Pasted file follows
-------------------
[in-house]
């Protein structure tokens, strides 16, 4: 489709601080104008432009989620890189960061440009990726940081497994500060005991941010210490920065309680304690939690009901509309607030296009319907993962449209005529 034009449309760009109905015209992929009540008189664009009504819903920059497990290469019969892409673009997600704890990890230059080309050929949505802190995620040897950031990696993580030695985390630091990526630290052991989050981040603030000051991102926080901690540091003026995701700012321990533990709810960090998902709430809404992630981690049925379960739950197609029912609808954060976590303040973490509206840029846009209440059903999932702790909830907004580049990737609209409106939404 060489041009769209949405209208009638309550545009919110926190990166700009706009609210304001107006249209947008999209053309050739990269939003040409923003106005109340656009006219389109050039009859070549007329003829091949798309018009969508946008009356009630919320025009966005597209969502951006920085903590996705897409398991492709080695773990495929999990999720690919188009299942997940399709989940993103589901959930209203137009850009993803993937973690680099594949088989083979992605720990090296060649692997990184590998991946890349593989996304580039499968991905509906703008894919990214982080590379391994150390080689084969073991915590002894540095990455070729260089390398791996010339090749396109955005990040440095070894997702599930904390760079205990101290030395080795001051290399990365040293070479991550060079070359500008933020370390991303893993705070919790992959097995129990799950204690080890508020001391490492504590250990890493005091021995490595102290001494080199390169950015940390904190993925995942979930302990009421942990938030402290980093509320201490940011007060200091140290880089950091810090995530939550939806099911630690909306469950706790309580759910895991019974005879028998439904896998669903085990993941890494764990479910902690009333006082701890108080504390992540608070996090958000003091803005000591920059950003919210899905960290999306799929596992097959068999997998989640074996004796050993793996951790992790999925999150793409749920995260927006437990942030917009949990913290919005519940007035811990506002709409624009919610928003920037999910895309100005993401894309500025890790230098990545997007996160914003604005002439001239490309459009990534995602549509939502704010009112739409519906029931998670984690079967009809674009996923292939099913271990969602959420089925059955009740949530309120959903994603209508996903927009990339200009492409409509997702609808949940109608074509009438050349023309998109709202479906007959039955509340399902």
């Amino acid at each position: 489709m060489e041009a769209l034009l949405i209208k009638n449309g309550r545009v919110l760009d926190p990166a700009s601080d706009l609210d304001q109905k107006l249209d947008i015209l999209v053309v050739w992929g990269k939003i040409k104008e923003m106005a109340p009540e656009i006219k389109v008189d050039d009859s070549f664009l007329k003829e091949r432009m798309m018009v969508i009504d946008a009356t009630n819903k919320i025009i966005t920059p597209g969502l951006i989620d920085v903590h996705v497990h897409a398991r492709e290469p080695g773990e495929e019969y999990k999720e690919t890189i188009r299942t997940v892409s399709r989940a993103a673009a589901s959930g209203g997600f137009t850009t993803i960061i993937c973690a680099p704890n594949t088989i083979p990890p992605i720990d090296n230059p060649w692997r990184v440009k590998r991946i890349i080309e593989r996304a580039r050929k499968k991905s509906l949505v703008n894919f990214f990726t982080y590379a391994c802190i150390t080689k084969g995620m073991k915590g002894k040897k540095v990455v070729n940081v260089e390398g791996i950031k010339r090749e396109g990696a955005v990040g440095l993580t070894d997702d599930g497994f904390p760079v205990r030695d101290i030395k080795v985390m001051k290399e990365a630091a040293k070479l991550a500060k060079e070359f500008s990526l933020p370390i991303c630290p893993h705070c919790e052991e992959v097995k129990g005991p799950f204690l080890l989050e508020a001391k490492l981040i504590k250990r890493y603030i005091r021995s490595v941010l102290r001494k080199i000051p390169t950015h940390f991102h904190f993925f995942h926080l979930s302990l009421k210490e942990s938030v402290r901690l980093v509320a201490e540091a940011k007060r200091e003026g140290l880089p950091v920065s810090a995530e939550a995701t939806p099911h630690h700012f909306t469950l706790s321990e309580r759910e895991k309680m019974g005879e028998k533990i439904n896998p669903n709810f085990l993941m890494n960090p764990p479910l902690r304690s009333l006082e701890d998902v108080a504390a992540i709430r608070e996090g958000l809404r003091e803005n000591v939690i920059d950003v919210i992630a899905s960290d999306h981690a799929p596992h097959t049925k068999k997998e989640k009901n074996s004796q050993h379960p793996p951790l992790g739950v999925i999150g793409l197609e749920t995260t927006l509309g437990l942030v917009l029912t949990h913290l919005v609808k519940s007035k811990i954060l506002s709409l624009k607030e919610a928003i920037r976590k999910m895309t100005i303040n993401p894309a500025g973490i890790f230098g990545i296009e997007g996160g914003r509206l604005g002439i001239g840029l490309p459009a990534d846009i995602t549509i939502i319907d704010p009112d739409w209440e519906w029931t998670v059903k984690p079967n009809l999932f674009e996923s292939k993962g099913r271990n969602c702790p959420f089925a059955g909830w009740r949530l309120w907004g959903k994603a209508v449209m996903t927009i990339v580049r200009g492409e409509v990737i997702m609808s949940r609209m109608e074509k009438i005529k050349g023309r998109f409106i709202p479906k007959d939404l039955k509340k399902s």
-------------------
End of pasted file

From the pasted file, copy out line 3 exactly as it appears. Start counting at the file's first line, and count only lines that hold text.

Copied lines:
């Amino acid at each position: 489709m060489e041009a769209l034009l949405i209208k009638n449309g309550r545009v919110l760009d926190p990166a700009s601080d706009l609210d304001q109905k107006l249209d947008i015209l999209v053309v050739w992929g990269k939003i040409k104008e923003m106005a109340p009540e656009i006219k389109v008189d050039d009859s070549f664009l007329k003829e091949r432009m798309m018009v969508i009504d946008a009356t009630n819903k919320i025009i966005t920059p597209g969502l951006i989620d920085v903590h996705v497990h897409a398991r492709e290469p080695g773990e495929e019969y999990k999720e690919t890189i188009r299942t997940v892409s399709r989940a993103a673009a589901s959930g209203g997600f137009t850009t993803i960061i993937c973690a680099p704890n594949t088989i083979p990890p992605i720990d090296n230059p060649w692997r990184v440009k590998r991946i890349i080309e593989r996304a580039r050929k499968k991905s509906l949505v703008n894919f990214f990726t982080y590379a391994c802190i150390t080689k084969g995620m073991k915590g002894k040897k540095v990455v070729n940081v260089e390398g791996i950031k010339r090749e396109g990696a955005v990040g440095l993580t070894d997702d599930g497994f904390p760079v205990r030695d101290i030395k080795v985390m001051k290399e990365a630091a040293k070479l991550a500060k060079e070359f500008s990526l933020p370390i991303c630290p893993h705070c919790e052991e992959v097995k129990g005991p799950f204690l080890l989050e508020a001391k490492l981040i504590k250990r890493y603030i005091r021995s490595v941010l102290r001494k080199i000051p390169t950015h940390f991102h904190f993925f995942h926080l979930s302990l009421k210490e942990s938030v402290r901690l980093v509320a201490e540091a940011k007060r200091e003026g140290l880089p950091v920065s810090a995530e939550a995701t939806p099911h630690h700012f909306t469950l706790s321990e309580r759910e895991k309680m019974g005879e028998k533990i439904n896998p669903n709810f085990l993941m890494n960090p764990p479910l902690r304690s009333l006082e701890d998902v108080a504390a992540i709430r608070e996090g958000l809404r003091e803005n000591v939690i920059d950003v919210i992630a899905s960290d999306h981690a799929p596992h097959t049925k068999k997998e989640k009901n074996s004796q050993h379960p793996p951790l992790g739950v999925i999150g793409l197609e749920t995260t927006l509309g437990l942030v917009l029912t949990h913290l919005v609808k519940s007035k811990i954060l506002s709409l624009k607030e919610a928003i920037r976590k999910m895309t100005i303040n993401p894309a500025g973490i890790f230098g990545i296009e997007g996160g914003r509206l604005g002439i001239g840029l490309p459009a990534d846009i995602t549509i939502i319907d704010p009112d739409w209440e519906w029931t998670v059903k984690p079967n009809l999932f674009e996923s292939k993962g099913r271990n969602c702790p959420f089925a059955g909830w009740r949530l309120w907004g959903k994603a209508v449209m996903t927009i990339v580049r200009g492409e409509v990737i997702m609808s949940r609209m109608e074509k009438i005529k050349g023309r998109f409106i709202p479906k007959d939404l039955k509340k399902s």